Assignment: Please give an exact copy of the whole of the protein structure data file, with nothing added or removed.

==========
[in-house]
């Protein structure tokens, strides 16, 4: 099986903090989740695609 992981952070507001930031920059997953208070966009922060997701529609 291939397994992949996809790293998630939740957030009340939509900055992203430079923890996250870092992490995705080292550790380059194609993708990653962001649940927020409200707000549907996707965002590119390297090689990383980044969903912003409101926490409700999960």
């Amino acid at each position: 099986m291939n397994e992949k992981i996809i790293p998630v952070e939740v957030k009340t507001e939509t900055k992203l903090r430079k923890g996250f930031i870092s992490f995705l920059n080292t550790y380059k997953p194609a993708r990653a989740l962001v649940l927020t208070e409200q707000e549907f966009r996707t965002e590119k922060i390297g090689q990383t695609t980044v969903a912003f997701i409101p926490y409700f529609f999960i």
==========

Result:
[in-house]
């Protein structure tokens, strides 16, 4: 099986903090989740695609 992981952070507001930031920059997953208070966009922060997701529609 291939397994992949996809790293998630939740957030009340939509900055992203430079923890996250870092992490995705080292550790380059194609993708990653962001649940927020409200707000549907996707965002590119390297090689990383980044969903912003409101926490409700999960």
């Amino acid at each position: 099986m291939n397994e992949k992981i996809i790293p998630v952070e939740v957030k009340t507001e939509t900055k992203l903090r430079k923890g996250f930031i870092s992490f995705l920059n080292t550790y380059k997953p194609a993708r990653a989740l962001v649940l927020t208070e409200q707000e549907f966009r996707t965002e590119k922060i390297g090689q990383t695609t980044v969903a912003f997701i409101p926490y409700f529609f999960i």